Abstract Genetic differentiation between three populations of the pied flycatcher Ficedula hypoleuca (Norway, Czech Republic and Spain, respectively) was investigated at microsatellite loci and mitochondrial DNA (mtDNA) sequences and compared with the pattern of differentiation of male plumage colour. The Czech population lives sympatrically with the closely related collared flycatcher (F. albicollis) whereas the other two are allopatric. Allopatric populations are on average more conspicuously coloured than sympatric ones, a pattern that has been explained by sexual selection for conspicuous colour in allopatry and a character displacement on breeding plumage colour in sympatry that reduces the rate of hybridization with the collared flycatcher. The Czech population was genetically indistinguishable from the Norwegian population at microsatellite loci and mtDNA sequences. Recent isolation and/or gene flow may explain the lack of genetic differentiation. Accordingly, different selection on plumage colour in the two populations is either sufficiently strong so that gene flow has little impact on the pattern of colour variation, or differentiation of plumage colour occurred so recently that the (presumably) neutral, fast evolving markers employed here are unable to reflect the differentiation. Genetically, the Spanish population was significantly differentiated from the other populations, but the divergence was much more pronounced at mtDNA compared to microsatellites. This may reflect increased rate of differentiation by genetic drift at the mitochondrial, compared with the nuclear genome, caused by the smaller effective population size of the former genome. In accordance with this interpretation, a genetic pattern consistent with effects of small population size in the Spanish population (genetic drift and inbreeding) were also apparent at the microsatellites, namely reduced allelic diversity and heterozygous deficiency. [source]

    A microsatellite-based estimation of clonal diversity and population subdivision in Zostera marina, a marine flowering plant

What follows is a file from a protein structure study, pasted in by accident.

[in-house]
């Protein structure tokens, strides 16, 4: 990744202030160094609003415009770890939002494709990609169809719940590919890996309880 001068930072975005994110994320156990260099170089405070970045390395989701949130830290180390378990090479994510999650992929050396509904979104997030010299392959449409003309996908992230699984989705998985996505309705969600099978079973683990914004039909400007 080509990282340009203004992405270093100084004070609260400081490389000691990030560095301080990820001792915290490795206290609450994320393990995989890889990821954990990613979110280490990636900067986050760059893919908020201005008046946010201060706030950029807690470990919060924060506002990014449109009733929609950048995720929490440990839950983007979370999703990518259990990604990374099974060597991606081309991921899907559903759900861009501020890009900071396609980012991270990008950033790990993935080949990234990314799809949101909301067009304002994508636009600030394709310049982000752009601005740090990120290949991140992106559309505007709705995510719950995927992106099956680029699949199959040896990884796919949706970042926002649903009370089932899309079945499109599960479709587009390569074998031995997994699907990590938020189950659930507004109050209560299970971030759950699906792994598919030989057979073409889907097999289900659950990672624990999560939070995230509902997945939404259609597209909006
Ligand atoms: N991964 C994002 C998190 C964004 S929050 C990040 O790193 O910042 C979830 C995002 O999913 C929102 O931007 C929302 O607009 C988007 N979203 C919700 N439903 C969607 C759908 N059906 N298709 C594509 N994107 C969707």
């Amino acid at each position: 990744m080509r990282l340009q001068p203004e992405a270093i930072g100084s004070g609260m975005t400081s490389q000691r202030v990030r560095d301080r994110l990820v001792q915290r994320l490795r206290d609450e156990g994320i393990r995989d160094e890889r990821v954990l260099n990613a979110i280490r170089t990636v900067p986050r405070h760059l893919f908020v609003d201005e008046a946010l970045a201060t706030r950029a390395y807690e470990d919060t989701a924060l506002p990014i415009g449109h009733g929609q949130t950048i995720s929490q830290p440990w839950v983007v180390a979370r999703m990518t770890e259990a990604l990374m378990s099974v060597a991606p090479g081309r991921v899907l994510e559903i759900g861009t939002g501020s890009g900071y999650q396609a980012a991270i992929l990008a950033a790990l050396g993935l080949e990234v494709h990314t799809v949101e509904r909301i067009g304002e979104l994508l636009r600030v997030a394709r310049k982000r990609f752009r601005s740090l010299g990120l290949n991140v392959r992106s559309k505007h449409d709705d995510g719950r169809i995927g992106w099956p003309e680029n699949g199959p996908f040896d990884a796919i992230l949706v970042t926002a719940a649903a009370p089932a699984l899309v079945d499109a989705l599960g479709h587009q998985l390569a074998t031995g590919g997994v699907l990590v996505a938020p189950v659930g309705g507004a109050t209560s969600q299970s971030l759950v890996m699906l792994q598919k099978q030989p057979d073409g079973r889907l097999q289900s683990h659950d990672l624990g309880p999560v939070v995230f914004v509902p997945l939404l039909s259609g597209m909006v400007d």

MOLECULAR ECOLOGY, Issue 2 2000
    T. B. H. Reusch
    Abstract We examined the genetic population structure in eelgrass (Zostera marina L.), the dominant seagrass species of the northern hemisphere, over spatial scales from 12 km to 10 000 km using the polymorphism of DNA microsatellites. Twelve populations were genotyped for six loci representing a total of 67 alleles. Populations sampled included the North Sea (four), the Baltic Sea (three), the western Atlantic (two), the eastern Atlantic (one), the Mediterranean Sea (one) and the eastern Pacific (one). Microsatellites revealed substantial genetic variation in a plant group with low allozyme diversity. Average expected heterozygosities per population (monoclonal populations excluded) ranged from 0.32 to 0.61 (mean = 0.48) and allele numbers varied between 3.3 and 6.7 (mean = 4.7). Using the expected frequency of multilocus genotypes within populations, we distinguished ramets from genetic individuals (i.e. equivalent to clones). Differences in clonal diversity among populations varied widely and ranged from maximal diversity (i.e. all ramets with different genotype) to near or total monoclonality (two populations). All multiple sampled ramets were excluded from further analysis of genetic differentiation within and between populations. All but one population were in Hardy,Weinberg equilibrium, indicating that Zostera marina is predominantly outcrossing. From a regression of the pairwise population differentiation with distance, we obtained an effective population size Ne of 2440,5000. The overall genetic differentiation among eelgrass populations, assessed as , (a standardized estimate of Slatkin's RST) was 0.384 (95% CI 0.34,0.44, P < 0.001). Genetic differentiation was weak among three North Sea populations situated 12,42 km distant from one another, suggesting that tidal currents result in an efficient exchange of propagules. In the Baltic and in Nova Scotia, a small but statistically significant fraction of the genetic variance was distributed between populations (, = 0.029,0.053) at scales of 15,35 km. Pairwise genetic differentiation between European populations were correlated with distance between populations up to a distance of 4500 km (linear differentiation-by-distance model, R2 = 0.67). In contrast, both Nova Scotian populations were genetically much closer to North Sea and Baltic populations than expected from their geographical distance (pairwise , = 0.03,0.08, P < 0.01). A biogeographical cluster of Canadian with Baltic/North Sea populations was also supported using a neighbour-joining tree based on Cavalli,Sforza's chord distance. Relatedness between populations may be very different from predictions based on geographical vicinity. [source]